20 years on: Some 9/11 footage too gruesome for film


Twenty years ago today, al Qaeda terrorists hijacked four commercial jets, flew two into New York’s twin towers, one into the Pentagon and the fourth crashed in rural Pennsylvania. By the end of the day, more than 2940 people were killed, including 836 firefighters, police officers and other emergency personnel.

Reporter John Lewis speaks to three Dunedin residents about the impacts of the devastating day that changed the world forever.

Documentary maker Bill Morris can still see and hear the anguish of some of the survivors.

He was in charge of post production of an NHNZ documentary which commemorated the 10th anniversary of the 9/11 attack, and edited the raw interviews of 12 survivors - some of the footage too gruesome to include in the film.

Film-maker Bill Morris with some of the footage he edited into a NHNZ documentary commemorating...
Film-maker Bill Morris with some of the footage he edited into a NHNZ documentary commemorating the 10th anniversary of the 9/11 terrorist attacks. PHOTO: GREGOR RICHARDSON
At the time of the attacks, he recalled thinking the world was never going to be the same again, but the full extent of the horror never really struck him until he started working on the interviews.

‘‘The accounts that we recorded were very graphic and quite confronting.

‘‘There were images on that day that they talked about, that I won’t forget — and I was just hearing it second-hand.

‘‘It was horrific what happened there and I don’t think we’ll ever grasp what it would have been like to be there.

‘‘It still affects me in some way.’’

Mr Morris said he still thought about some of the survivors in the interviews — particularly yesterday.

‘‘There was a guy who managed to get out of the tower and then it collapsed on top of him.

‘‘And there was a firefighter who was still very clearly traumatised by what he had seen.

‘‘A lot of his testimony still sticks with me. We didn’t put a lot of it in the show, just because it was so horrific.

‘‘It showed what people would do when confronted with that kind of scenario — people jumping out of the towers.

‘‘Certainly around this anniversary, I do think about those people and how they’ve managed to carry on with their lives.’’

Otago Muslim Association president Mohammed Rizwan was surrounded by messages of support at...
Otago Muslim Association president Mohammed Rizwan. Photo: Gregor Richardson
Otago Muslim Association president Mohammed Rizwan said the ‘‘heinous’’ event also had a major impact on Dunedin’s Muslim community.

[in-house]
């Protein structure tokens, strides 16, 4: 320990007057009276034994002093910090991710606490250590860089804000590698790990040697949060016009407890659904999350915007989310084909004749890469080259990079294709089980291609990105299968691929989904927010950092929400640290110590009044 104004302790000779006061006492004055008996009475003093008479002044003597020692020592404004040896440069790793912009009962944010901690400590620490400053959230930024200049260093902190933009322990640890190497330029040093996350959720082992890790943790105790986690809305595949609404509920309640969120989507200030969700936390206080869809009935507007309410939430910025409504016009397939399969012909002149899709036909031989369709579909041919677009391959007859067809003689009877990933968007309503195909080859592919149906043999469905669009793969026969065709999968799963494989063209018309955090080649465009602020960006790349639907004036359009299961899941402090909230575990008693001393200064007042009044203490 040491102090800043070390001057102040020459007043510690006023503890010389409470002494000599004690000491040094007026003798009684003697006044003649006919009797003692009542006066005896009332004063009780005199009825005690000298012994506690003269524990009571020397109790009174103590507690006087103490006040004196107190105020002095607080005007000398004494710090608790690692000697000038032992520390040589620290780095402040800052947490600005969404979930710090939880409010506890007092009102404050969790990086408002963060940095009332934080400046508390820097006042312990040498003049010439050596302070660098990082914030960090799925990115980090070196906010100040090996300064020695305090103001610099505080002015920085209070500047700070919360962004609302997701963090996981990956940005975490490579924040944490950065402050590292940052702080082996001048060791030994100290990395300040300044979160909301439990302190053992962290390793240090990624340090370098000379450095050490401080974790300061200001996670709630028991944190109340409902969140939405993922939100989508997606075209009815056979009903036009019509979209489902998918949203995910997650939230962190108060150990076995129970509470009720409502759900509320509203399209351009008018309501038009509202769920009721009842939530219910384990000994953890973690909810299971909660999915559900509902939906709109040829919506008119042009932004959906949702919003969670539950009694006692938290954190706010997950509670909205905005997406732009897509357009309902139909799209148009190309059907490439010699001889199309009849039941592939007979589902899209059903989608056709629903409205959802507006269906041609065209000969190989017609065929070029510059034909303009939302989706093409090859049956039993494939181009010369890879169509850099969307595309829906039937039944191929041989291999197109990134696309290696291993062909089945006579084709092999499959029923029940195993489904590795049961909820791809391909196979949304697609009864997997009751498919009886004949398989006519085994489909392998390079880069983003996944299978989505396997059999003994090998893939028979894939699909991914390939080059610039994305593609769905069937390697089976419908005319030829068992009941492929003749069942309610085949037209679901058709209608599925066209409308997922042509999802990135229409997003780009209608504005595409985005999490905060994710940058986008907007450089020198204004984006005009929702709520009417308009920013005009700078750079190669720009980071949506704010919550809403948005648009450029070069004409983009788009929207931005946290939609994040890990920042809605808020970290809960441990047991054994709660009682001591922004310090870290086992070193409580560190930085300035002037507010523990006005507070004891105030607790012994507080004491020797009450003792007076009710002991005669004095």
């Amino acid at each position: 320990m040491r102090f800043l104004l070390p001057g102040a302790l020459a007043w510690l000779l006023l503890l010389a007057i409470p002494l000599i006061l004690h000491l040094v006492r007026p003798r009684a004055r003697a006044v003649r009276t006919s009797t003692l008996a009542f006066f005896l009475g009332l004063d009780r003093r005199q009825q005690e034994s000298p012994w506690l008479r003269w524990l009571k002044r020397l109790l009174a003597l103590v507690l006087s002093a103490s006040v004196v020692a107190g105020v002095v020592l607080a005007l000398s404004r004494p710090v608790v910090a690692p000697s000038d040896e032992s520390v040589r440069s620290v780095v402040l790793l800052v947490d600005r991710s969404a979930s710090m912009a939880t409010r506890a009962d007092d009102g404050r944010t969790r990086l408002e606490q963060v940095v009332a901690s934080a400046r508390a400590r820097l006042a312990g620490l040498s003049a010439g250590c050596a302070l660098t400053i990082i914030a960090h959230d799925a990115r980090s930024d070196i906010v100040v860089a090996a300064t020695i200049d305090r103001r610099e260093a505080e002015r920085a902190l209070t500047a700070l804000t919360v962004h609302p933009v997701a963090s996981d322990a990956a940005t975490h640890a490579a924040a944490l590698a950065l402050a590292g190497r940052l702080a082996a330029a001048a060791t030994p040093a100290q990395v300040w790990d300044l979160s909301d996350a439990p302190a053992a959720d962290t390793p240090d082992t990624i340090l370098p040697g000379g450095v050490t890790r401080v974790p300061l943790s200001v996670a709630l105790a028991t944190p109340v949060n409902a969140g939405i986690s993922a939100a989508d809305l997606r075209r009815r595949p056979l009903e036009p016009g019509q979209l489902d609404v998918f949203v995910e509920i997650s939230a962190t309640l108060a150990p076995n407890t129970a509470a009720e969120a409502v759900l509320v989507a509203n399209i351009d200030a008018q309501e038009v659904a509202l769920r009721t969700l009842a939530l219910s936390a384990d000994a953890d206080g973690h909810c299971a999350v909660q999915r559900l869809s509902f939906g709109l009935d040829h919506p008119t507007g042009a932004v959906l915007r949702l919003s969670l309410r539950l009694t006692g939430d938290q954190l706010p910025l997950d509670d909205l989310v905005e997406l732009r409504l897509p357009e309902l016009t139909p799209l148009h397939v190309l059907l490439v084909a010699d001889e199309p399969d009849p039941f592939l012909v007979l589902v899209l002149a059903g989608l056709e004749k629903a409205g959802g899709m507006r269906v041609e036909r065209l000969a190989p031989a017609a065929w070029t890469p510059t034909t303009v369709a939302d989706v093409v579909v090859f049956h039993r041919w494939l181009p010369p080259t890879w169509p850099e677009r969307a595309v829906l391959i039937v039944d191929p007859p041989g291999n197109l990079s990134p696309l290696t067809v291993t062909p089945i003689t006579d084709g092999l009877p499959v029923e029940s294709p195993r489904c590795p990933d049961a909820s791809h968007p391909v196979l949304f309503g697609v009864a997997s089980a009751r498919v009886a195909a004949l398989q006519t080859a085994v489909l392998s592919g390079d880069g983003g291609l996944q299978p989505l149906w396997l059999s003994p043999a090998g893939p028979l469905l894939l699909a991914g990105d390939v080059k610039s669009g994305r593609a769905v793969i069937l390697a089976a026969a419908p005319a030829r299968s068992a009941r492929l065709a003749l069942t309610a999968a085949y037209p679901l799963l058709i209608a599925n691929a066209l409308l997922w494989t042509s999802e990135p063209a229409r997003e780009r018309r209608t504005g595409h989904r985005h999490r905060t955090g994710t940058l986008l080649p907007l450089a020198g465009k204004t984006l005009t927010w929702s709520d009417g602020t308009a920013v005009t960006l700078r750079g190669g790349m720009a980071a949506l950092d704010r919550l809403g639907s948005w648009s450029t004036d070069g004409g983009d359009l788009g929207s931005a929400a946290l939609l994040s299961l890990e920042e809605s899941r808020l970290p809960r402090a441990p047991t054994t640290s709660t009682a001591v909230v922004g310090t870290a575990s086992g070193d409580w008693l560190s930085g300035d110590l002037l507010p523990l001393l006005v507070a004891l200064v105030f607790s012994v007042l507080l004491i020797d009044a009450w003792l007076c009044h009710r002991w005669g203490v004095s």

For a long time after the attack, he and fellow Muslims lived in fear of being attacked.

‘‘Muslims were looked at like criminals, just because some group of individuals carried out this heinous act, apparently in the name of Islam.

‘‘We were generalised, just about all over the world, as terrorists, which is not true, because as Muslims, Islam teaches us peace.

‘‘Our lives pretty much got turned upside down.’’

Muslims had to be on the defensive and justify their religion, he said.

Since then, education meant most Kiwis understood Islam and that it did not promote terrorism.

He said support from across New Zealand after the Christchurch mosque attacks had shown that.

The recent terror attack at Auckland’s New Lynn Mall showed how fragile the community was.

‘‘It just brought everything back to Muslims. Within the week, you can see people on social media saying we are extremists.’’

Robert Patman
Robert Patman
University of Otago politics lecturer Prof Robert Patman said a lot of good could have come from what was one of the most memorable horrific events in recent history.

It could have helped put an end to terrorism, but the opportunity was missed.

He said the American response, at first, seemed quite promising.

‘‘Within 24 hours, the United Nations Security Council authorised action that would bring those responsible to account, and there was a groundswell of international support for the United States.

‘‘It was a successful operation which saw the Taliban overthrown, who had hosted al Qaeda in their country, and we saw many of al Qaeda’s training camps decimated.’’

However, he said the problems began when President Bush expanded the parameters of the war on terror to include Iraq. Iraq had nothing to do with 9/11, and the American invasion of Iraq was not supported by the UN Security Council.

‘‘There was an evaporation of international support.

‘‘Al Qaeda actually got a foothold for the first time in Iraq, following the US invasion.

‘‘The Taliban had taken advantage of America being distracted and absorbed by the invasion of Iraq, and they managed to regroup and re-emerge as a potent fighting force in 2006.

‘‘It was a missed opportunity. It had long-term consequences, not least, the emergence of Islamic State.’’

He said the New Lynn attack showed we were no closer to abolishing terrorism than 20 years ago.

‘‘In horizontal terms, we have the proliferation of Islamist extremist groups. Just as disturbingly, we also have the emergence of violent white supremacist terrorists.

‘‘The US-led campaign against terrorism has faltered. There’s not too much to show for it, in terms of results.’’

john.lewis@odt.co.nz

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